It’s unknown whether any of the people tearing down Washington’s statues have a better idea than he did about how to conduct US foreign policy. Certainly the people who are actually conducting US foreign policy don’t. From Doug Bandow at antiwar.com:
Ben Rhodes, Barack Obama’s deputy national security adviser, unkindly characterized the foreign policy establishment in Washington, D.C., as “the Blob.” Although policymakers sometimes disagree on peripheral subjects, membership requires an absolute commitment to U.S. “leadership,” which means a determination to micro-manage the world.
Reliance on persuasion is not enough. Vital is the willingness to bomb, invade, and, if necessary, occupy other nations to impose the Blob’s dictates on other peoples. If foreigners die, as they often do, remember the saying about eggs and omelets oft repeated by communism’s apologists. “Stuff happens” with the best-intentioned policies.
One might be inclined to forgive Blob members if their misguided activism actually benefited the American people. However, all too often the Blob’s policies instead aid other governments and interests. Washington is overrun by the representatives of and lobbyists for other nations, which constantly seek to take control of US policy for their own advantage. The result are foreign interventions in which Americans do the paying and, all too often, the dying for others.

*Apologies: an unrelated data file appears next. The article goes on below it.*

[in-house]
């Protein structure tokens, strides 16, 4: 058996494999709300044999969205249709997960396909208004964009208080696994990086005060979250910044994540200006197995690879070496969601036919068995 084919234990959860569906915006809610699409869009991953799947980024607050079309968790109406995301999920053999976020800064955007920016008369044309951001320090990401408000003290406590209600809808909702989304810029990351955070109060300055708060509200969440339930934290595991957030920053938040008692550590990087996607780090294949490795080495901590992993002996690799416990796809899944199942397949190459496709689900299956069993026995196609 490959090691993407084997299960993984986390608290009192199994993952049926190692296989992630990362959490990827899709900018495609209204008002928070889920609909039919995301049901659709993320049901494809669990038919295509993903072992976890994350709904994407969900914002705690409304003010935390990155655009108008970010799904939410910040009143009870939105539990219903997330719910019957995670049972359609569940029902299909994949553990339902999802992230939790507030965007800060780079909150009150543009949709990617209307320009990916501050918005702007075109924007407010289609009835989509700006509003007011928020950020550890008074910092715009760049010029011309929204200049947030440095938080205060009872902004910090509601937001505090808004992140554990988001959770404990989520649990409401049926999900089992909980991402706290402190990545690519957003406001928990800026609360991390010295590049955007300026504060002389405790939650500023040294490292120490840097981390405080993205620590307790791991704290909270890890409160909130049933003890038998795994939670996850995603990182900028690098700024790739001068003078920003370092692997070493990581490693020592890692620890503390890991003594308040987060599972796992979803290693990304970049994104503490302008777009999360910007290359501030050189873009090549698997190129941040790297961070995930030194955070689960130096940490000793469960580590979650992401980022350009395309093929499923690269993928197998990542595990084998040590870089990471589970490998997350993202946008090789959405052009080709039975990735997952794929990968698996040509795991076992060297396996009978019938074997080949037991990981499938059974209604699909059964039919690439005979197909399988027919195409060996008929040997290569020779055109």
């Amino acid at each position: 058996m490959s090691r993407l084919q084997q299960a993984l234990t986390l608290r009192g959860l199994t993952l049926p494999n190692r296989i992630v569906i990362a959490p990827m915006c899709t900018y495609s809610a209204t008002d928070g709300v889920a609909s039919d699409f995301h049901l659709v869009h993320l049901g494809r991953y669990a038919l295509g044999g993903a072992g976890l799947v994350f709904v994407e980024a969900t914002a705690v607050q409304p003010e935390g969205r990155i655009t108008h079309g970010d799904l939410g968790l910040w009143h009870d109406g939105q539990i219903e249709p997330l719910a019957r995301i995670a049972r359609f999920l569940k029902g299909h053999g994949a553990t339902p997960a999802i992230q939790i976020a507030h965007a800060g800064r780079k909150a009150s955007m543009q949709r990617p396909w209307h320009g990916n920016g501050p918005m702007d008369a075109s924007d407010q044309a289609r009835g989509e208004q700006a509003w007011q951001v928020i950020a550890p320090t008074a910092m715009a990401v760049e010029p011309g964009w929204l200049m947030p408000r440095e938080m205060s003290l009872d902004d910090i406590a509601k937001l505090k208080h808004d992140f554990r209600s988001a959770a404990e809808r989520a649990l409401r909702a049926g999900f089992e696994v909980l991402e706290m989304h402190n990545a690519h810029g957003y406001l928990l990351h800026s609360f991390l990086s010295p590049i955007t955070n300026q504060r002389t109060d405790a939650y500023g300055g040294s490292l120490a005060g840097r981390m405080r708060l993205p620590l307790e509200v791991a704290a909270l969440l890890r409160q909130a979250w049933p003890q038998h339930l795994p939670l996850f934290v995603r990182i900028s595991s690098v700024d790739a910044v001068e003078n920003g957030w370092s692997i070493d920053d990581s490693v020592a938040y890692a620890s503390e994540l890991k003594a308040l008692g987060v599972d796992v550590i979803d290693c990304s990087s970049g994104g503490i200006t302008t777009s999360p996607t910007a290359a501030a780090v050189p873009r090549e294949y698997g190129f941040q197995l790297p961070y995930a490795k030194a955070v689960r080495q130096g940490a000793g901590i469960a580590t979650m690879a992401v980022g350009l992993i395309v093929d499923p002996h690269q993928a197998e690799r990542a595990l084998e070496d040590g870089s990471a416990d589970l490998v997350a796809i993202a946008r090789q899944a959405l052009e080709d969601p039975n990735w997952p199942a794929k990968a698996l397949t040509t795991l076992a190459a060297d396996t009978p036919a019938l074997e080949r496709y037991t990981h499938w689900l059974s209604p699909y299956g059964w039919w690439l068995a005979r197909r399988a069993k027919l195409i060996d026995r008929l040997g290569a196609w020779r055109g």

The problem is primarily one of power. Other governments don’t spend a lot of time attempting to take over Montenegro’s foreign policy because, well, who cares? Exactly what would you do after taking over Fiji’s foreign ministry other than enjoy a permanent vacation? Seize control of international relations in Barbados and you might gain a great tax shelter.
Russia has caused every US problem, including the US failure to elect Hillary Clinton, since Vladimir Putin became Russia’s leader. From Philip Giraldi at unz.com:
Washington again becomes hysterical
There is particular danger at the moment that powerful political alignments in the United States are pushing strongly to exacerbate the developing crisis with Russia. The New York Times, which broke the story that the Kremlin had been paying the Afghan Taliban bounties to kill American soldiers, has been particularly assiduous in promoting the tale of perfidious Moscow. Initial Times coverage, which claimed that the activity had been confirmed by both intelligence sources and money tracking, was supplemented by delusional nonsense from former Obama National Security Advisor Susan Rice, who asks “Why does Trump put Russia first?” before calling for a “swift and significant U.S. response.” Rice, who is being mentioned as a possible Biden choice for Vice President, certainly knows about swift and significant as she was one of the architects of the destruction of Libya and the escalation of U.S. military and intelligence operations directed against a non-threatening Syria.